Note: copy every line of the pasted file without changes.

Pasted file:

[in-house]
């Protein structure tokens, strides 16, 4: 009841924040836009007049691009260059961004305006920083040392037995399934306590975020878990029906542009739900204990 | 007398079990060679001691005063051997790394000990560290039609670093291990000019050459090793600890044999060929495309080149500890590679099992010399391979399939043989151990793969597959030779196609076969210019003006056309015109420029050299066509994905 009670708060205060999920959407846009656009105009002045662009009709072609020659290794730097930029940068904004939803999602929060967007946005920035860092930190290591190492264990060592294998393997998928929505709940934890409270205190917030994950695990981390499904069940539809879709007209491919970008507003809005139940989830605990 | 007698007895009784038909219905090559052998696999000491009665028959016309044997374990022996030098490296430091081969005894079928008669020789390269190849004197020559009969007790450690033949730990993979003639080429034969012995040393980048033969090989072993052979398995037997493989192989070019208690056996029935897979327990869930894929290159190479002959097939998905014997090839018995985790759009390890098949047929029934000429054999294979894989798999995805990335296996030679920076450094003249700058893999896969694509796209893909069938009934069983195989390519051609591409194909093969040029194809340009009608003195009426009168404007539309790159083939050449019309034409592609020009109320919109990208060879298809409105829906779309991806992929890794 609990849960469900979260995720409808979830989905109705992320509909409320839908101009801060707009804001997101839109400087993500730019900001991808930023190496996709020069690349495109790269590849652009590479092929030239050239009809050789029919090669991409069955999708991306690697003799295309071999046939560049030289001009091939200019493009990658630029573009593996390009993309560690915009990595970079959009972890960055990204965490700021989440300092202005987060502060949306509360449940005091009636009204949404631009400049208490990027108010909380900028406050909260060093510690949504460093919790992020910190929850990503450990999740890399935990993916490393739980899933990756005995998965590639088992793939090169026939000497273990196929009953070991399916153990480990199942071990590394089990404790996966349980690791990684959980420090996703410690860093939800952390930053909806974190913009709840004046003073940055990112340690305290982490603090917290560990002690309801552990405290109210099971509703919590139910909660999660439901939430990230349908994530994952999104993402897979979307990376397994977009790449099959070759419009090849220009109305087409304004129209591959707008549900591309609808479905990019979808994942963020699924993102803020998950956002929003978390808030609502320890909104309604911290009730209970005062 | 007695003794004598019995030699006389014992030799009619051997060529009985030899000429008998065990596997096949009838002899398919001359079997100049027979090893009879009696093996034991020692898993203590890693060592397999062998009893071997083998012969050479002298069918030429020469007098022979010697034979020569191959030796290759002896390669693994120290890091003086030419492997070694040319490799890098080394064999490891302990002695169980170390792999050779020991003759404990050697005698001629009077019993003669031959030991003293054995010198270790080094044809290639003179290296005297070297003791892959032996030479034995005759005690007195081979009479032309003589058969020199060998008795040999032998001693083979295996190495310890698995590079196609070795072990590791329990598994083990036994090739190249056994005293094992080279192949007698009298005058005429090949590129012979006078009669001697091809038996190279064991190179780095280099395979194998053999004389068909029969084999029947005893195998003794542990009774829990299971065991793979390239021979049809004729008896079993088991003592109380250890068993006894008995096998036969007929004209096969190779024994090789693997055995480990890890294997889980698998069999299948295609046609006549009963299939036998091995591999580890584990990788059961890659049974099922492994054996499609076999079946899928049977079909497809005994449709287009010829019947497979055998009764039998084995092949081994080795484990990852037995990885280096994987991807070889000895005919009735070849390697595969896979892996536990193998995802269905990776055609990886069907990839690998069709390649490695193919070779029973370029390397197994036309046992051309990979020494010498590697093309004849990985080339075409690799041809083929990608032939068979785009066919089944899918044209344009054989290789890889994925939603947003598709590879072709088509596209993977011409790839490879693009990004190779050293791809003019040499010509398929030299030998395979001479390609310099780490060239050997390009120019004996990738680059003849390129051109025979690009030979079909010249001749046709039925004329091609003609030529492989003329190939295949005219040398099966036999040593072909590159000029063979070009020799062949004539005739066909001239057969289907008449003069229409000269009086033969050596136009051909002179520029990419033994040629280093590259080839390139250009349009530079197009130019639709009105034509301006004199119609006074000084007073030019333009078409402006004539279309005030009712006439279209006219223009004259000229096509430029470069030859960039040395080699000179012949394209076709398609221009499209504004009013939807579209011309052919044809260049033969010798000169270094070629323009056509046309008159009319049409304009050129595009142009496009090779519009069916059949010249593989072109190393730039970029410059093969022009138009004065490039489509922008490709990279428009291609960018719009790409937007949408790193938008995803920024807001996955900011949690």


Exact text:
[in-house]
């Protein structure tokens, strides 16, 4: 009841924040836009007049691009260059961004305006920083040392037995399934306590975020878990029906542009739900204990 | 007398079990060679001691005063051997790394000990560290039609670093291990000019050459090793600890044999060929495309080149500890590679099992010399391979399939043989151990793969597959030779196609076969210019003006056309015109420029050299066509994905 009670708060205060999920959407846009656009105009002045662009009709072609020659290794730097930029940068904004939803999602929060967007946005920035860092930190290591190492264990060592294998393997998928929505709940934890409270205190917030994950695990981390499904069940539809879709007209491919970008507003809005139940989830605990 | 007698007895009784038909219905090559052998696999000491009665028959016309044997374990022996030098490296430091081969005894079928008669020789390269190849004197020559009969007790450690033949730990993979003639080429034969012995040393980048033969090989072993052979398995037997493989192989070019208690056996029935897979327990869930894929290159190479002959097939998905014997090839018995985790759009390890098949047929029934000429054999294979894989798999995805990335296996030679920076450094003249700058893999896969694509796209893909069938009934069983195989390519051609591409194909093969040029194809340009009608003195009426009168404007539309790159083939050449019309034409592609020009109320919109990208060879298809409105829906779309991806992929890794 609990849960469900979260995720409808979830989905109705992320509909409320839908101009801060707009804001997101839109400087993500730019900001991808930023190496996709020069690349495109790269590849652009590479092929030239050239009809050789029919090669991409069955999708991306690697003799295309071999046939560049030289001009091939200019493009990658630029573009593996390009993309560690915009990595970079959009972890960055990204965490700021989440300092202005987060502060949306509360449940005091009636009204949404631009400049208490990027108010909380900028406050909260060093510690949504460093919790992020910190929850990503450990999740890399935990993916490393739980899933990756005995998965590639088992793939090169026939000497273990196929009953070991399916153990480990199942071990590394089990404790996966349980690791990684959980420090996703410690860093939800952390930053909806974190913009709840004046003073940055990112340690305290982490603090917290560990002690309801552990405290109210099971509703919590139910909660999660439901939430990230349908994530994952999104993402897979979307990376397994977009790449099959070759419009090849220009109305087409304004129209591959707008549900591309609808479905990019979808994942963020699924993102803020998950956002929003978390808030609502320890909104309604911290009730209970005062 | 007695003794004598019995030699006389014992030799009619051997060529009985030899000429008998065990596997096949009838002899398919001359079997100049027979090893009879009696093996034991020692898993203590890693060592397999062998009893071997083998012969050479002298069918030429020469007098022979010697034979020569191959030796290759002896390669693994120290890091003086030419492997070694040319490799890098080394064999490891302990002695169980170390792999050779020991003759404990050697005698001629009077019993003669031959030991003293054995010198270790080094044809290639003179290296005297070297003791892959032996030479034995005759005690007195081979009479032309003589058969020199060998008795040999032998001693083979295996190495310890698995590079196609070795072990590791329990598994083990036994090739190249056994005293094992080279192949007698009298005058005429090949590129012979006078009669001697091809038996190279064991190179780095280099395979194998053999004389068909029969084999029947005893195998003794542990009774829990299971065991793979390239021979049809004729008896079993088991003592109380250890068993006894008995096998036969007929004209096969190779024994090789693997055995480990890890294997889980698998069999299948295609046609006549009963299939036998091995591999580890584990990788059961890659049974099922492994054996499609076999079946899928049977079909497809005994449709287009010829019947497979055998009764039998084995092949081994080795484990990852037995990885280096994987991807070889000895005919009735070849390697595969896979892996536990193998995802269905990776055609990886069907990839690998069709390649490695193919070779029973370029390397197994036309046992051309990979020494010498590697093309004849990985080339075409690799041809083929990608032939068979785009066919089944899918044209344009054989290789890889994925939603947003598709590879072709088509596209993977011409790839490879693009990004190779050293791809003019040499010509398929030299030998395979001479390609310099780490060239050997390009120019004996990738680059003849390129051109025979690009030979079909010249001749046709039925004329091609003609030529492989003329190939295949005219040398099966036999040593072909590159000029063979070009020799062949004539005739066909001239057969289907008449003069229409000269009086033969050596136009051909002179520029990419033994040629280093590259080839390139250009349009530079197009130019639709009105034509301006004199119609006074000084007073030019333009078409402006004539279309005030009712006439279209006219223009004259000229096509430029470069030859960039040395080699000179012949394209076709398609221009499209504004009013939807579209011309052919044809260049033969010798000169270094070629323009056509046309008159009319049409304009050129595009142009496009090779519009069916059949010249593989072109190393730039970029410059093969022009138009004065490039489509922008490709990279428009291609960018719009790409937007949408790193938008995803920024807001996955900011949690």